Gennakers, Screechers and Reachers… Oh My!

It should be well established by now that we’re buying a sailboat.  That means it needs sails.  Should be pretty straightforward and easy to pick out right?  Well, that would be a no.  Our plan is to someday set out on a trade wind circumnavigation which means that we will mostly be sailing downwind passages.  And while it would be quite nice, there is no one sail that a boat can use in all downwind situations.  Our current catamaran only has a self tacking jib.  This sail is small and doesn’t allow for a lot of adjustment, especially when going downwind.  We’ve chartered boats with larger genoa’s and I’ve done racing on beach cats with asymmetric spinnakers, but those setups will be quite different than what we’d have on Starry Horizons.  For my own sanity, let’s take a look at (as far as I can tell) what are the major categories of downwind sails:

Jib

Catamaran Jib

The Jib is a headsail where the clew (bottom corner of the sail not attached to any standing rigging) does not come aft of the mast.  It can either be self tacking, like our current boat, or use jib sheets running aft which are worked when the boat changes tacks.  These sails are typically on a furler, which means they can be reefed simply by rolling up the sail a bit.

Genoa

Helia 44 Under Full Sail

Also referred to as the “Genny”, this sail is very similar to a Jib, except that the clew comes back aft of the mast and overlaps the mainsail.  Genoa’s are rated on a percentage, based on their area relative to the 100% foretriangle which is the area created by the forestay, the mast, and the deck.  Starry Horizons will come with a Genoa from the factory, but given our cruising plans, we’re looking to buy at least one additional sail that will be better downwind and in light air.  This leads us to:

Spinnakers

Hold on to your hats ladies and gentlemen, cause this is where it gets complicated.  In general these sails are used for points of sail all the way from reaching to dead downwind, with some categories even capable of being used on a tight reach.  You may hear general terms such as a “kite” or “chute” being used in reference to spinnakers, and that’s because they somewhat look like a parachute out in front of the boat.  These sails are typically used in conjunction with a “sock” (aka snuffer) that makes deployment and retrieval relatively easy.  Some asymmetrics can even be fitting with a furling system, top down or regular, that will allow it to be furled similar to our genoa.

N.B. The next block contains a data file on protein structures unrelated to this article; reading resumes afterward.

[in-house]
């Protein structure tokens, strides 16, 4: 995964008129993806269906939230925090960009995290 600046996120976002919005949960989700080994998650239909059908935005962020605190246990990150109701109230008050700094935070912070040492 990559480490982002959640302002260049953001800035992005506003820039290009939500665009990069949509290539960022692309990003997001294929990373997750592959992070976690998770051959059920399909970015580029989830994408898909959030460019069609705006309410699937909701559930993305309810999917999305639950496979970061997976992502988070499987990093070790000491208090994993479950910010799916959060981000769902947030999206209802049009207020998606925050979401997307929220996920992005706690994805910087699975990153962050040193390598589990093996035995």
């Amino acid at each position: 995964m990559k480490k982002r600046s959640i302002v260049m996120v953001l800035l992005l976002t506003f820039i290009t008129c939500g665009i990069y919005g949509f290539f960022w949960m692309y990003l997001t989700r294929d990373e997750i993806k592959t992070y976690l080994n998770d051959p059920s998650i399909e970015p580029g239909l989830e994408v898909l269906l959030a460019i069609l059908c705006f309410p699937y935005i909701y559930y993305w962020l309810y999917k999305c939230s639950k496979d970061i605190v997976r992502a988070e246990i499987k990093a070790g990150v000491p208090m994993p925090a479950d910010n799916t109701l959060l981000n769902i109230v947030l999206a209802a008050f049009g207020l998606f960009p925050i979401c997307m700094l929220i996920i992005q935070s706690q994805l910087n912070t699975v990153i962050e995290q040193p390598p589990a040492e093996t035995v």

So now that we’ve covered the basics, let’s take a high level look down at the two main types of spinnakers, asymmetric and symmetric.

Asymmetric

Helia Asymmetric Spinnaker

These sails seem to be the most confusing as each sail maker can use different terms for the same sail.  Asymmetrics do seem to be separated by code from 0 – 6, which help classify them for racing purposes, but is helpful to differentiate among the sails.  Thanks to Wikipedia, here is a bit more about the code classification:

  • Code 0 The code 0 asymmetric is a tight reaching sail, the most upwind capable of the asymmetrics. The luff is as straight as possible, and the sail is flatter than other spinnakers. Due to the flatness of the code 0, it is usually made with a wire luff for strength, and of a heavier, less stretchy fabric than normal for a spinnaker. Due to the tight luff and flat cut, the code 0 can be fitted for roller furling.
  • Code 1 The code 1 is a light air reaching sail, where the apparent wind angles at low speeds has a significant effect to create angles of less than 90 degrees.
  • Code 2 The code 2 is a medium air running sail, used for apparent wind angles over 90 degrees.
  • Code 3 The code 3 is a medium air reaching sail, used for apparent wind angles near 90 degrees.
  • Code 4 The code 4 is a heavy air running sail, used in the heaviest winds normally expected.
  • Code 5 The code 5 is a heavy air reaching sail, used in the heaviest winds normally expected.
  • Code 6 The code 6 is a storm sail, for running in storm conditions.